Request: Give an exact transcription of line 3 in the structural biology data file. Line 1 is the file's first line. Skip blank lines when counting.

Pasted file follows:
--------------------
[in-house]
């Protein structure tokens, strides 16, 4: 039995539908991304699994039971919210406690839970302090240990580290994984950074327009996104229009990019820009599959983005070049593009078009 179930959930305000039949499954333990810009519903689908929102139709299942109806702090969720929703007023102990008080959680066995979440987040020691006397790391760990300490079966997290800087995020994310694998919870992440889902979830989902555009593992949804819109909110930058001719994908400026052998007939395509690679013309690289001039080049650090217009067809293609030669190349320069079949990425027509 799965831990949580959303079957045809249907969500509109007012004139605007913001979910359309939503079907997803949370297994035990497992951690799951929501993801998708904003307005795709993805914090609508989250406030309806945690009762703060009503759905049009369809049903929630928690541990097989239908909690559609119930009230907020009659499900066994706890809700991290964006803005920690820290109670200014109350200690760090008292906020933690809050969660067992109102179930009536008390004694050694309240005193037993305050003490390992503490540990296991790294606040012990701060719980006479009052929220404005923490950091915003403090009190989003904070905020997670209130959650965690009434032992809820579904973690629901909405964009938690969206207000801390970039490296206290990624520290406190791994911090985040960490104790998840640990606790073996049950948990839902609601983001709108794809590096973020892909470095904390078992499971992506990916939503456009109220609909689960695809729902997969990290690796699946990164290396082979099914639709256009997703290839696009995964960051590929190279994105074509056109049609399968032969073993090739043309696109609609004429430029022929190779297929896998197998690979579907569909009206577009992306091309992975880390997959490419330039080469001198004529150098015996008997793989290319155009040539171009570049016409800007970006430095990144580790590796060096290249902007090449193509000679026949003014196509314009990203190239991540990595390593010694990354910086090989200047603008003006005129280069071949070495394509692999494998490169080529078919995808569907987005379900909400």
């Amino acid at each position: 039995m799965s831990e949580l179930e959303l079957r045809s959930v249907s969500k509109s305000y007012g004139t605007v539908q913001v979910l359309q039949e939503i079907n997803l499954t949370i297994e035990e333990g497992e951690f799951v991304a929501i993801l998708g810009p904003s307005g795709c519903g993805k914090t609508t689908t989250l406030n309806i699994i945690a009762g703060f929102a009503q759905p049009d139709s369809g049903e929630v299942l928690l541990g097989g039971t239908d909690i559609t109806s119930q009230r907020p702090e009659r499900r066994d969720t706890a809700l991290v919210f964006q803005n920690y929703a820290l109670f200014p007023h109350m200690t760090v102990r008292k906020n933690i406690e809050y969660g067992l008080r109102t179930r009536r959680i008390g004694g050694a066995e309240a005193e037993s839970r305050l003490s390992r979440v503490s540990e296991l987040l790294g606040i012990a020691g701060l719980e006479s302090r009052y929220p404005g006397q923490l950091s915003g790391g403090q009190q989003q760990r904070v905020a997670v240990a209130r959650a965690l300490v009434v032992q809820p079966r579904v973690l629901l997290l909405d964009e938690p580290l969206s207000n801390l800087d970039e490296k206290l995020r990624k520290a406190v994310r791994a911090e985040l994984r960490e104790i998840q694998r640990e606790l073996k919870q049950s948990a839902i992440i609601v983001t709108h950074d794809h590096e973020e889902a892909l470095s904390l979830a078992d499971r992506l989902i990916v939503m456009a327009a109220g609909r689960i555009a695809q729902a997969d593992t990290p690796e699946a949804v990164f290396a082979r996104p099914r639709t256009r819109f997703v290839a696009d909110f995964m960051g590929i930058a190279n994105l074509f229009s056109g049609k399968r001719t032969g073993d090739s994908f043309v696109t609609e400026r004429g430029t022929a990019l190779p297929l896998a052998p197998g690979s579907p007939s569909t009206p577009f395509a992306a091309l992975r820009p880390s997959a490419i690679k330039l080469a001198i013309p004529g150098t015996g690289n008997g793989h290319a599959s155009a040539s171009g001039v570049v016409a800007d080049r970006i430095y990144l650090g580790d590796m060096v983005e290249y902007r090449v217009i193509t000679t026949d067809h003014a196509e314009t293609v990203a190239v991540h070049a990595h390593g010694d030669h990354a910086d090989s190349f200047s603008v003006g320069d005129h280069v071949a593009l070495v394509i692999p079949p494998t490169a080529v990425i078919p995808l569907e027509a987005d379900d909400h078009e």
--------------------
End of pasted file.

């Amino acid at each position: 039995m799965s831990e949580l179930e959303l079957r045809s959930v249907s969500k509109s305000y007012g004139t605007v539908q913001v979910l359309q039949e939503i079907n997803l499954t949370i297994e035990e333990g497992e951690f799951v991304a929501i993801l998708g810009p904003s307005g795709c519903g993805k914090t609508t689908t989250l406030n309806i699994i945690a009762g703060f929102a009503q759905p049009d139709s369809g049903e929630v299942l928690l541990g097989g039971t239908d909690i559609t109806s119930q009230r907020p702090e009659r499900r066994d969720t706890a809700l991290v919210f964006q803005n920690y929703a820290l109670f200014p007023h109350m200690t760090v102990r008292k906020n933690i406690e809050y969660g067992l008080r109102t179930r009536r959680i008390g004694g050694a066995e309240a005193e037993s839970r305050l003490s390992r979440v503490s540990e296991l987040l790294g606040i012990a020691g701060l719980e006479s302090r009052y929220p404005g006397q923490l950091s915003g790391g403090q009190q989003q760990r904070v905020a997670v240990a209130r959650a965690l300490v009434v032992q809820p079966r579904v973690l629901l997290l909405d964009e938690p580290l969206s207000n801390l800087d970039e490296k206290l995020r990624k520290a406190v994310r791994a911090e985040l994984r960490e104790i998840q694998r640990e606790l073996k919870q049950s948990a839902i992440i609601v983001t709108h950074d794809h590096e973020e889902a892909l470095s904390l979830a078992d499971r992506l989902i990916v939503m456009a327009a109220g609909r689960i555009a695809q729902a997969d593992t990290p690796e699946a949804v990164f290396a082979r996104p099914r639709t256009r819109f997703v290839a696009d909110f995964m960051g590929i930058a190279n994105l074509f229009s056109g049609k399968r001719t032969g073993d090739s994908f043309v696109t609609e400026r004429g430029t022929a990019l190779p297929l896998a052998p197998g690979s579907p007939s569909t009206p577009f395509a992306a091309l992975r820009p880390s997959a490419i690679k330039l080469a001198i013309p004529g150098t015996g690289n008997g793989h290319a599959s155009a040539s171009g001039v570049v016409a800007d080049r970006i430095y990144l650090g580790d590796m060096v983005e290249y902007r090449v217009i193509t000679t026949d067809h003014a196509e314009t293609v990203a190239v991540h070049a990595h390593g010694d030669h990354a910086d090989s190349f200047s603008v003006g320069d005129h280069v071949a593009l070495v394509i692999p079949p494998t490169a080529v990425i078919p995808l569907e027509a987005d379900d909400h078009e």